Monday, 18 March 2013

Everything Indian!

End result of a henna mehndi workshop I attended in 2008
What a week of all-things-India!  Not only were we involved in an Indian wedding (a whole week of festivities and celebration) but we also had a meal with different Indian family friends, and Mike headed off to India Sunday morning!

An Indian wedding?  I can sum it up in 4 words: Colour.  Noise.  Food. Ritual.

Bride's lovely nails and henna mehndi (traditional hand decoration)
Decorated Palms
We have had the pleasure of attending another Indian wedding 3 years ago, but this one was more personal, given that we are friends of the bride's family.  We were invited to attend the week long celebration.  First off, we were gifted 3 beautiful outfits to wear.  These had to be altered to fit our bigger Western frames.  It was difficult to choose between them.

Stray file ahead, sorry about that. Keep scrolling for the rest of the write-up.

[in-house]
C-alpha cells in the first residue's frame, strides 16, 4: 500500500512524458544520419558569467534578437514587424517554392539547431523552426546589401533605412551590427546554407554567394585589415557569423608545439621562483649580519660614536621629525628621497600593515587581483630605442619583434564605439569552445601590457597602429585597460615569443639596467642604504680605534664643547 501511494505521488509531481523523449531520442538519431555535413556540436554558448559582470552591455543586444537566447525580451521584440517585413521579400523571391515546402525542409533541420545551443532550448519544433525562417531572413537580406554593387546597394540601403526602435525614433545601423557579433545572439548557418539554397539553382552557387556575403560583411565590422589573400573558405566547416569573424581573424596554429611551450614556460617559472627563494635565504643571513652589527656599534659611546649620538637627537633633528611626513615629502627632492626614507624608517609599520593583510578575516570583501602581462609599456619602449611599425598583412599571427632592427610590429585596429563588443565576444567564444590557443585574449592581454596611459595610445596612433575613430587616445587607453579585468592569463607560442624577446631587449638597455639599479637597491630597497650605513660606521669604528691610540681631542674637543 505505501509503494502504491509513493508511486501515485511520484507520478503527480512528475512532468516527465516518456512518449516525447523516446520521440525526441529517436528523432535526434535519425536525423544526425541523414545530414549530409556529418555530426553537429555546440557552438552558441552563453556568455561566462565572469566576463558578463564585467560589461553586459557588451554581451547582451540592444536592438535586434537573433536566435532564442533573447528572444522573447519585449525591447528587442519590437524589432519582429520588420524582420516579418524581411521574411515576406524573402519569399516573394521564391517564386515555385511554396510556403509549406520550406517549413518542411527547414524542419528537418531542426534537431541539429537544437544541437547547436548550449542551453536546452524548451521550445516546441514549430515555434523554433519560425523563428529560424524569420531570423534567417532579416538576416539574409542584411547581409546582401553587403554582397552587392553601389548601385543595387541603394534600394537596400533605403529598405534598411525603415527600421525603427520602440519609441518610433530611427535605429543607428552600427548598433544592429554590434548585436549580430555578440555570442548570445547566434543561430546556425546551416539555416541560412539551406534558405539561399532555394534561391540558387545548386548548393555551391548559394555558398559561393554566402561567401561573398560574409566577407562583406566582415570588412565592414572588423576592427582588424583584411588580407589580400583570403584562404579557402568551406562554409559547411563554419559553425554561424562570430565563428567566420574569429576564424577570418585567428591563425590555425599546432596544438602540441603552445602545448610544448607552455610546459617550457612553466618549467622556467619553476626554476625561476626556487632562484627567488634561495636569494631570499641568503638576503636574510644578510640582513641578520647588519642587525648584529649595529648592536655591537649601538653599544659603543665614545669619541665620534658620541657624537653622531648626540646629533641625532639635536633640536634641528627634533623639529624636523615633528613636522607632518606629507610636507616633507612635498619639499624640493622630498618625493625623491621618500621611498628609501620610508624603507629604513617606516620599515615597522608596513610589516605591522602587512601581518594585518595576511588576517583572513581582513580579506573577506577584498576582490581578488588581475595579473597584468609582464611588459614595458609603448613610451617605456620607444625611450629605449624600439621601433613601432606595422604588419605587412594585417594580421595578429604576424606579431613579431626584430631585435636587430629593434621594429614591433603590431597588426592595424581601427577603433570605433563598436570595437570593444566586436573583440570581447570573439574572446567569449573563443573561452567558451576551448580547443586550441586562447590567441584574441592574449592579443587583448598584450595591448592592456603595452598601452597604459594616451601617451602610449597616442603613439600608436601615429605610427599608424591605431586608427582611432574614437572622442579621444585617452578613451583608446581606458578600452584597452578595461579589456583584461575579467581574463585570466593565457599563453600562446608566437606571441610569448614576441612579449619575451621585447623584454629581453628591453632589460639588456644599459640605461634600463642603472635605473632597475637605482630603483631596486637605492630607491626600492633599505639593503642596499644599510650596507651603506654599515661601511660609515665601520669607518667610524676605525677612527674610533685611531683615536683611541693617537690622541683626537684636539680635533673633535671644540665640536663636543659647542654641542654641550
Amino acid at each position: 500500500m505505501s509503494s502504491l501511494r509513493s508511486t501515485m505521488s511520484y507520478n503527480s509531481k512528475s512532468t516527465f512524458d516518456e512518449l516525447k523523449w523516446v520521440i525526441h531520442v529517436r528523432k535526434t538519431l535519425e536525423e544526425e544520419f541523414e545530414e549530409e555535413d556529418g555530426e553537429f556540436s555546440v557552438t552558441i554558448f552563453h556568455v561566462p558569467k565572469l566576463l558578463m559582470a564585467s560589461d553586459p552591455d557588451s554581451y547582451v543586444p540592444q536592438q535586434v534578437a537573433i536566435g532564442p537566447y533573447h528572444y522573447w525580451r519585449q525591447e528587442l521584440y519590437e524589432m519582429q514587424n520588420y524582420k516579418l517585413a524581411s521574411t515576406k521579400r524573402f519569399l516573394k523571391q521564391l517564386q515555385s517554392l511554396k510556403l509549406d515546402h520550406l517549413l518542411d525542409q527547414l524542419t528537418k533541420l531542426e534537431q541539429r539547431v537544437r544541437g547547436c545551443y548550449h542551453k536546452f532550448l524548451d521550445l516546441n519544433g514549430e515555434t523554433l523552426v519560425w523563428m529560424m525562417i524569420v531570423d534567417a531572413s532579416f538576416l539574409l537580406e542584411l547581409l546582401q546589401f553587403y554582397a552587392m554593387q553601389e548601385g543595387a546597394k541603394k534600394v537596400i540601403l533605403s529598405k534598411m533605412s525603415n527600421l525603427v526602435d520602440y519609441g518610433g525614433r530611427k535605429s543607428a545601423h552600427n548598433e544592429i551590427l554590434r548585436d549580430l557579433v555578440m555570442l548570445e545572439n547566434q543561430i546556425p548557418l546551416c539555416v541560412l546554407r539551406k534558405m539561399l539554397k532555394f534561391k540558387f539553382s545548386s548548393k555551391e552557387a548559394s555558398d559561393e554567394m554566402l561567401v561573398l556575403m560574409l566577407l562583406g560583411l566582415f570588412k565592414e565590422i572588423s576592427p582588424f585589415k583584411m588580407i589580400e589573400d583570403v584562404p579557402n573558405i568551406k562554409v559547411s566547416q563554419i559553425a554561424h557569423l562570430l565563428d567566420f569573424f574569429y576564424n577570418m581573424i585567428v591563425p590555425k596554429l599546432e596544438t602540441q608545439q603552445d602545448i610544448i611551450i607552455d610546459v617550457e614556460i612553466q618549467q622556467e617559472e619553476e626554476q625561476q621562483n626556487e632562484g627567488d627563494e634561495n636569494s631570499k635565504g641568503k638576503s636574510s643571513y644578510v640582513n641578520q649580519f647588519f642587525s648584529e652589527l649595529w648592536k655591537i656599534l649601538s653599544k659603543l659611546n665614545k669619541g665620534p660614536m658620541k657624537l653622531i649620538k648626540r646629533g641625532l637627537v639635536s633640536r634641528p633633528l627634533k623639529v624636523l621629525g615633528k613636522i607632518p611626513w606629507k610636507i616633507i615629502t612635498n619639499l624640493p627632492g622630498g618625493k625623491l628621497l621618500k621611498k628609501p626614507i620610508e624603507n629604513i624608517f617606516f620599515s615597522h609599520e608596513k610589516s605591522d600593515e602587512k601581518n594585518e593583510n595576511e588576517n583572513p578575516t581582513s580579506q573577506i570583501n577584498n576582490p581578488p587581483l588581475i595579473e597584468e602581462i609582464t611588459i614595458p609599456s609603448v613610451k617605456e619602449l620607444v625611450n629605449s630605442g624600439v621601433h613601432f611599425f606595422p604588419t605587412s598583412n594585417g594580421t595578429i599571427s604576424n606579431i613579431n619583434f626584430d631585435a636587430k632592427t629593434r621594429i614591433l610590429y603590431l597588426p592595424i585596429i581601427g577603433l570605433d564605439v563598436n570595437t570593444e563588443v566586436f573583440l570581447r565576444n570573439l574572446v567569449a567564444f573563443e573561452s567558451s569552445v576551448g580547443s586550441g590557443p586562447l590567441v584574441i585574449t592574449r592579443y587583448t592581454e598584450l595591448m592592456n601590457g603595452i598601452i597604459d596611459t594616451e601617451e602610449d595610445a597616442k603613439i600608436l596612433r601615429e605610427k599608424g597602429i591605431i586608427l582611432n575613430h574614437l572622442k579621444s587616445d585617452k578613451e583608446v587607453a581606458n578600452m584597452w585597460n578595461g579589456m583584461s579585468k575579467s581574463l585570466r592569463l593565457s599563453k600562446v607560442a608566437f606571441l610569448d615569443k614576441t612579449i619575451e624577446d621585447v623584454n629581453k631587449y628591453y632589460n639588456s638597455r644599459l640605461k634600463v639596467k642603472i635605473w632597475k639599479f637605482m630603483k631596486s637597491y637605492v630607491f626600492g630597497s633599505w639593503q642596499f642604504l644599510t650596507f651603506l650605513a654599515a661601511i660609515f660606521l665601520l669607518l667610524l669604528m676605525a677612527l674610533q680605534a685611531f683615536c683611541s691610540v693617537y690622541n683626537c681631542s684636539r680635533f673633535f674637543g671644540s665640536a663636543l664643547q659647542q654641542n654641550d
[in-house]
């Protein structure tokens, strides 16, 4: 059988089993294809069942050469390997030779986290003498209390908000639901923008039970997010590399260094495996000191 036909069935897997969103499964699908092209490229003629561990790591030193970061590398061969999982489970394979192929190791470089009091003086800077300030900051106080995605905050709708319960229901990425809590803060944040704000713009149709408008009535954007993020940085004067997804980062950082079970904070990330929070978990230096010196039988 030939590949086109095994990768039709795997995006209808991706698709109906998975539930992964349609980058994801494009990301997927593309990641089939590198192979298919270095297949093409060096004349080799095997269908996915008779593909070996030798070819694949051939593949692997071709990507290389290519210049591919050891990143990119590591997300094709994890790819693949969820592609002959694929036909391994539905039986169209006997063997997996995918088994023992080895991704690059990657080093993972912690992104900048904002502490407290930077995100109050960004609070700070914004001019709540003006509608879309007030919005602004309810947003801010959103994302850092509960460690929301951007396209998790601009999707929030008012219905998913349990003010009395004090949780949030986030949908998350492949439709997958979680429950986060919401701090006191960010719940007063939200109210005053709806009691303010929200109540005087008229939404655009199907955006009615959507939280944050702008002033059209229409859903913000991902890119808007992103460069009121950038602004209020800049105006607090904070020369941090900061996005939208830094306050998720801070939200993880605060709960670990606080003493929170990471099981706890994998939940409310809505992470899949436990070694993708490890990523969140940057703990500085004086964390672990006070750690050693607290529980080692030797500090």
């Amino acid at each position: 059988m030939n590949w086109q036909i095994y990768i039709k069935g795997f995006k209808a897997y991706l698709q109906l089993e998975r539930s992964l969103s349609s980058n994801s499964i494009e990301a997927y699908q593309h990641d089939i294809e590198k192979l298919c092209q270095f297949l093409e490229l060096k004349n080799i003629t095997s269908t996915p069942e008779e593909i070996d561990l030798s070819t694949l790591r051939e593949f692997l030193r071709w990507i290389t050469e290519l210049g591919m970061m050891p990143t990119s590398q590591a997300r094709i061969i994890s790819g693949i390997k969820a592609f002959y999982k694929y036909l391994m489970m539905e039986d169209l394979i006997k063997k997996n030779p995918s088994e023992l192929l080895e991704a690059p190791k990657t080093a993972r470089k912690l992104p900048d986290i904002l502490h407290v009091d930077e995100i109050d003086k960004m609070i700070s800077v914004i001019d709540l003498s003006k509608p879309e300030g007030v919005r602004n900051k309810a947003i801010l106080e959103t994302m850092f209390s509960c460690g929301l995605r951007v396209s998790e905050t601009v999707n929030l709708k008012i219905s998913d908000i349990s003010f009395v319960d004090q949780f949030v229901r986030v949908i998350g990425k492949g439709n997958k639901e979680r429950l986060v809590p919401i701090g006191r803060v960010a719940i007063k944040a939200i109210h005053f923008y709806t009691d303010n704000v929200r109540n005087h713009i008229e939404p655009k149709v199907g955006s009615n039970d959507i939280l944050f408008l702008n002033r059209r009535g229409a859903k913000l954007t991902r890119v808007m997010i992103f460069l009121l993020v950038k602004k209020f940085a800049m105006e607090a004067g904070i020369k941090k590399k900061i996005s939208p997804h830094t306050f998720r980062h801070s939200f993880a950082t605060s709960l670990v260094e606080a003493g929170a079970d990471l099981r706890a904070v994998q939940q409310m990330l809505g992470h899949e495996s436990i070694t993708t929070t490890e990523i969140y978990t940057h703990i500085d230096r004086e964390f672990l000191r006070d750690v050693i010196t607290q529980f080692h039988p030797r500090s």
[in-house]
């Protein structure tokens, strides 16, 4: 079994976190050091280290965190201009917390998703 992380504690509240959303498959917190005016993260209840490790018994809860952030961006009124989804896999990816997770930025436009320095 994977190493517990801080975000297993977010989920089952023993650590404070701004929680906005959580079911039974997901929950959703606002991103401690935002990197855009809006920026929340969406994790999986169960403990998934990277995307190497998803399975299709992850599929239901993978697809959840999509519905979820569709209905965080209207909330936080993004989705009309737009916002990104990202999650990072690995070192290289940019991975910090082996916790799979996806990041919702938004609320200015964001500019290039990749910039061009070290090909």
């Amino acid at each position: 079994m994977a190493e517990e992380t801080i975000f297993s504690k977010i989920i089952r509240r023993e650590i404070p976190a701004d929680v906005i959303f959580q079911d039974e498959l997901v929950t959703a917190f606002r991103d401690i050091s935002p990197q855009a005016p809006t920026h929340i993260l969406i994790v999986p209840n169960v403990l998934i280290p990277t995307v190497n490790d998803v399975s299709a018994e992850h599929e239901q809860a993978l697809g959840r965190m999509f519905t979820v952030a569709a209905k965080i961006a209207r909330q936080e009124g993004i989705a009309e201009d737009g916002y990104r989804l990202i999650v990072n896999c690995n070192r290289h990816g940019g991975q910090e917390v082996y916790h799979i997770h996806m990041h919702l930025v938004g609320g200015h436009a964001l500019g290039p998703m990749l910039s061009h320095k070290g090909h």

Having spent 2 months living in Kerala (in Potumkulum Towers apartment in Kalatipady in Kottayam, we fell in love with Indian culture!  The food, the spices (not too spicey), the people and their generosity.  We met so many people who gladly would give away what little they had to share.  A truly humbling experience for us that has remained etched on our children's minds.  Memories cherished.
My own foot with henna design from our Mehndi workshop
An interesting note is that prior to the wedding, the bride's house is filled with guests who all pitch in to help feed the multitudes.  One woman explained that it was a way to really get to know one another.  Everyone seems to know what to do as they take up a job, be it chopping vegetables or cooking! People come and go in a flurry of activity, or organised chaos.  On Thursday evening we arrived to help, every corner of the house was taken up by preparations.    While the kitchen was filled with beautiful woman chopping and cooking, in the garage, 2 older ladies sat around a gas fire, cooking up large batches of milk to make paneer (cheese curd).  I wondered briefly if they thought about their own wedding preparations so many years ago, when they themselves were brides.  It was a fascinating insight into Indian culture.